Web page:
In some cases, you also find that the higher ability has tried so hard to think of some complex equation for it that they have not actually finished – and can learn a thing or two from a lower ability child who used their growth mindset to just get stuck in and tried loads of things until something worked!
Sometimes, particularly on US websites aimed at high school students, you’ll find these referred to as Low Floor, High Ceiling. The principle is the same.
How To Create Low Threshold High Ceiling Activities
There’s no question that for busy educators, it’s hard to find time to create enough different activities with a low threshold high ceiling that cover appropriate mathematical concepts for your year group.
Nrich and Youcubed.org have several on their sites, but they can be difficult to find.
To help you get started, I’ve gathered my favourite 8 LTHC tasks here for you in this Mastering Mixed Ability Maths resource pack; all of them have lots of possibilities in how to go about answering them. Don’t forget to download it for free!
Mastering Mixed Ability Maths Resource
8 Printable Low Threshold, High Ceiling Activities for Upper and Lower Key Stage 2 Maths - Curriculum Linked for Years 3, 4, 5, 6
Here’s an example of one of my favourites.
Low Threshold High Ceiling Task: The Pet Shop Puzzle
This Pet Shop Puzzle is a great example of a low threshold, high ceiling task. It has been used from Year 2 up to Year 6 with great effect as a starter puzzle based on a real-life concept that all children can engage with.
No input from the teacher is needed – just let them go and see what they do.
It’s a great assessment piece too, just take notes on how each child approaches the puzzle to get an idea of how their maths brain is working!
Download the free Mastering Mixed Ability Maths Resource for printable teacher guidance on how to manage this activity and 7 other LTHC tasks.
For lots more fun Maths investigations KS2 like these, check out the following:
- Maths Investigations For KS2: How To Make Mathematical Detectives
- KS2 Maths Problem Solving Investigations Based On Real World Events In Primary Schools
- 2 Step And Multi-Step Word Problems In Maths
Low threshold high ceiling: Using master teachers to introduce maths talk
How about introducing master teachers into your classroom? Not the adult sort, but you can always make use of your high achievers and give them a role in helping other children on their tables.
This might be a role for every day (i.e. a child per table who is the Master Teacher and coaches or supports the other children) or it could be a badge handed out during a lesson for a child who has finished the work and shows good understanding.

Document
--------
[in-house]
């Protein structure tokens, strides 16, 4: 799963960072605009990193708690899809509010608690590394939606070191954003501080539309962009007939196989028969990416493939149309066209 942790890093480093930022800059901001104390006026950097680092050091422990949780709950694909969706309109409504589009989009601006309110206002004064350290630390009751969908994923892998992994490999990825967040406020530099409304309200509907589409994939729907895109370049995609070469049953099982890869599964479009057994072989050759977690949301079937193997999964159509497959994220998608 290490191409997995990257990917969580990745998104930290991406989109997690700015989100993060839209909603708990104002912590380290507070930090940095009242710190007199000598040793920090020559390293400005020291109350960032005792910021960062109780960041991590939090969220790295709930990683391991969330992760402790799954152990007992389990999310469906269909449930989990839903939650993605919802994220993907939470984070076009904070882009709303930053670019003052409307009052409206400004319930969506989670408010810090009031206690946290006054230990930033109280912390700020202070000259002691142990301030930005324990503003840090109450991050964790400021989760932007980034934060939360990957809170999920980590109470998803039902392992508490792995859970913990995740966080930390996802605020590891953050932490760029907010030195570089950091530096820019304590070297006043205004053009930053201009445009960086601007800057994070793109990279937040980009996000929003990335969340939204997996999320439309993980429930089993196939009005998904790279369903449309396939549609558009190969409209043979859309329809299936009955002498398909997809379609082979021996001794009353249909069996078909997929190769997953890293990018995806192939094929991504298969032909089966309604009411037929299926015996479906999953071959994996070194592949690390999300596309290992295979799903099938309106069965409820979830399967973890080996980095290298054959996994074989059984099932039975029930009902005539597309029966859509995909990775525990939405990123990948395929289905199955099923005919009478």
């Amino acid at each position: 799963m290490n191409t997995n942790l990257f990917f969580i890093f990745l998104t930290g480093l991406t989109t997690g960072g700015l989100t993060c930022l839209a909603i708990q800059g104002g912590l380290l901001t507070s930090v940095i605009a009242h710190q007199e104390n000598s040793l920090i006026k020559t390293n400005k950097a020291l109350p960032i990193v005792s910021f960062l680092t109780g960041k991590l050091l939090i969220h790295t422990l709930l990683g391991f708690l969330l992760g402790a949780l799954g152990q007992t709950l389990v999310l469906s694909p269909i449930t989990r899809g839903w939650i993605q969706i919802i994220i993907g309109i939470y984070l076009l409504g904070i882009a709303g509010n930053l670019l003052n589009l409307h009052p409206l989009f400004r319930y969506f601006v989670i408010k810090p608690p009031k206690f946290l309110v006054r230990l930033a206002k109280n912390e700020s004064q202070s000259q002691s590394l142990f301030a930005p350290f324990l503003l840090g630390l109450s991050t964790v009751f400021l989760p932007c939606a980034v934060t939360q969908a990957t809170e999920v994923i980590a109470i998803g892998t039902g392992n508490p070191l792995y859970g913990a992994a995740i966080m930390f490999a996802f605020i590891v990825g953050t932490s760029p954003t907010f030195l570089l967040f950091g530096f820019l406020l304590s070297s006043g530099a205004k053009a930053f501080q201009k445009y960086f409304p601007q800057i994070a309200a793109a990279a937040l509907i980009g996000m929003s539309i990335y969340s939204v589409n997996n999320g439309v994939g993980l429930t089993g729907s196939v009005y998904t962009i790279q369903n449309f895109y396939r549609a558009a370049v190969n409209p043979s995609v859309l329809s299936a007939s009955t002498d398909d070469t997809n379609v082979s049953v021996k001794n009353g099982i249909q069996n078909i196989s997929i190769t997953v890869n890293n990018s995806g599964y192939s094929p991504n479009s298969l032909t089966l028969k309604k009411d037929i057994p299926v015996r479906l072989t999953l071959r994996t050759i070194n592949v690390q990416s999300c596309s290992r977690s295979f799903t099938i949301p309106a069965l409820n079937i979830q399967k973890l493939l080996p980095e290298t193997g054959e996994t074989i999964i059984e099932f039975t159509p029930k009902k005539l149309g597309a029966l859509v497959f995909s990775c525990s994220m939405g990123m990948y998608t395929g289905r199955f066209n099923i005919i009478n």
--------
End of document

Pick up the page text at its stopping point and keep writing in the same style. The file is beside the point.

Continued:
The master teacher or teachers can then provide peer support to your lower ability pupils to help them understand concepts. Children often find their peers explain things in a way they can understand better than the teacher as they are closer to their level.
Low threshold high ceiling: More time for individual pupils
As well as giving the teacher more time to help children, it also helps embed the knowledge for the Master Teacher. By teaching it and seeing other children respond to it or not #, they will soon see if their own grasp is correct.
You can even give the children a table in the room where children who want support can see them and they can help them to grasp the concept.
It takes some time to set up to ensure the master teachers aren’t patronising and know how to actually teach something rather than just give out the answers. However, that input at the start is well worth it and if it becomes a school-wide policy, then year on year their teaching ability becomes first-rate!
Low threshold high ceiling: Reinforce important concepts from KS1 and KS2
Although the above ideas can really help to keep everyone working together and on the same content, there will invariably be some children who simply struggle with certain concepts.
This may require some more outside help if you do not have the resources in school to support them individually.
It is essential, however, that whatever path you choose, the intervention has the capacity either to diagnose gaps or to allow you the class teacher or maths leader to decide what needs to be taught. Without this, you could be wasting your time and valuable resources.
And don’t forget to download your free Mixed Ability Maths Activity Pack
Do you have pupils who need extra support in maths?